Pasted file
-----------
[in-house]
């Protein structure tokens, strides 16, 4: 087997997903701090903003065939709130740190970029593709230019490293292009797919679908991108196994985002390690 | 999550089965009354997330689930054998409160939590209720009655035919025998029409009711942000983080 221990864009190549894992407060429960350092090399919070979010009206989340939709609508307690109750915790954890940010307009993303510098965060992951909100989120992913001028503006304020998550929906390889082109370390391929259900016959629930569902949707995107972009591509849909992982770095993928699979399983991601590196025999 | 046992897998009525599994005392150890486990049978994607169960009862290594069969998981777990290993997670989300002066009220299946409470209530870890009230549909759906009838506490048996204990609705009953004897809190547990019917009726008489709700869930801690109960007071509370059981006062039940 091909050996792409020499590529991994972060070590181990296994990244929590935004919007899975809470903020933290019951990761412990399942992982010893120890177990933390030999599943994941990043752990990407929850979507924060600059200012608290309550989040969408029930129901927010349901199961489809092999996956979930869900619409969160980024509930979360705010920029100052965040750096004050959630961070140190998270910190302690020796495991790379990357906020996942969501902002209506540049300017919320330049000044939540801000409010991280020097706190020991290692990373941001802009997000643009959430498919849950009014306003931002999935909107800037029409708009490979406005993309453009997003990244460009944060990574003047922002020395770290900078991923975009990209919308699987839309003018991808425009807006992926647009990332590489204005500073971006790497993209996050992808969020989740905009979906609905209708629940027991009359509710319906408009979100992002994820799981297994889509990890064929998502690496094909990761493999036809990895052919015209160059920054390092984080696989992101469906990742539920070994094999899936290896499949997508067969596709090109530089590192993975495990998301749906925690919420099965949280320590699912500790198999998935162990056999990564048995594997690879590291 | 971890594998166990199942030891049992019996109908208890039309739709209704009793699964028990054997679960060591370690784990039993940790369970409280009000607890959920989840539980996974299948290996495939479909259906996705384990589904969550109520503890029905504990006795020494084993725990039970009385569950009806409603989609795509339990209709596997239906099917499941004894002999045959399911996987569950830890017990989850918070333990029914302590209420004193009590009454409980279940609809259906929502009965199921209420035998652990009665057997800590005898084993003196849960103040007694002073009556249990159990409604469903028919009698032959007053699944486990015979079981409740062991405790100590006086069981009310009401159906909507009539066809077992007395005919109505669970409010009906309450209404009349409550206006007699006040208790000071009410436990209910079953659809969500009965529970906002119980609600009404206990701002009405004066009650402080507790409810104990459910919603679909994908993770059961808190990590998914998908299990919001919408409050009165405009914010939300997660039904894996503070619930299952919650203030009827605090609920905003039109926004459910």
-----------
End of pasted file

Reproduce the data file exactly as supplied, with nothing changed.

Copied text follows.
[in-house]
């Protein structure tokens, strides 16, 4: 087997997903701090903003065939709130740190970029593709230019490293292009797919679908991108196994985002390690 | 999550089965009354997330689930054998409160939590209720009655035919025998029409009711942000983080 221990864009190549894992407060429960350092090399919070979010009206989340939709609508307690109750915790954890940010307009993303510098965060992951909100989120992913001028503006304020998550929906390889082109370390391929259900016959629930569902949707995107972009591509849909992982770095993928699979399983991601590196025999 | 046992897998009525599994005392150890486990049978994607169960009862290594069969998981777990290993997670989300002066009220299946409470209530870890009230549909759906009838506490048996204990609705009953004897809190547990019917009726008489709700869930801690109960007071509370059981006062039940 091909050996792409020499590529991994972060070590181990296994990244929590935004919007899975809470903020933290019951990761412990399942992982010893120890177990933390030999599943994941990043752990990407929850979507924060600059200012608290309550989040969408029930129901927010349901199961489809092999996956979930869900619409969160980024509930979360705010920029100052965040750096004050959630961070140190998270910190302690020796495991790379990357906020996942969501902002209506540049300017919320330049000044939540801000409010991280020097706190020991290692990373941001802009997000643009959430498919849950009014306003931002999935909107800037029409708009490979406005993309453009997003990244460009944060990574003047922002020395770290900078991923975009990209919308699987839309003018991808425009807006992926647009990332590489204005500073971006790497993209996050992808969020989740905009979906609905209708629940027991009359509710319906408009979100992002994820799981297994889509990890064929998502690496094909990761493999036809990895052919015209160059920054390092984080696989992101469906990742539920070994094999899936290896499949997508067969596709090109530089590192993975495990998301749906925690919420099965949280320590699912500790198999998935162990056999990564048995594997690879590291 | 971890594998166990199942030891049992019996109908208890039309739709209704009793699964028990054997679960060591370690784990039993940790369970409280009000607890959920989840539980996974299948290996495939479909259906996705384990589904969550109520503890029905504990006795020494084993725990039970009385569950009806409603989609795509339990209709596997239906099917499941004894002999045959399911996987569950830890017990989850918070333990029914302590209420004193009590009454409980279940609809259906929502009965199921209420035998652990009665057997800590005898084993003196849960103040007694002073009556249990159990409604469903028919009698032959007053699944486990015979079981409740062991405790100590006086069981009310009401159906909507009539066809077992007395005919109505669970409010009906309450209404009349409550206006007699006040208790000071009410436990209910079953659809969500009965529970906002119980609600009404206990701002009405004066009650402080507790409810104990459910919603679909994908993770059961808190990590998914998908299990919001919408409050009165405009914010939300997660039904894996503070619930299952919650203030009827605090609920905003039109926004459910």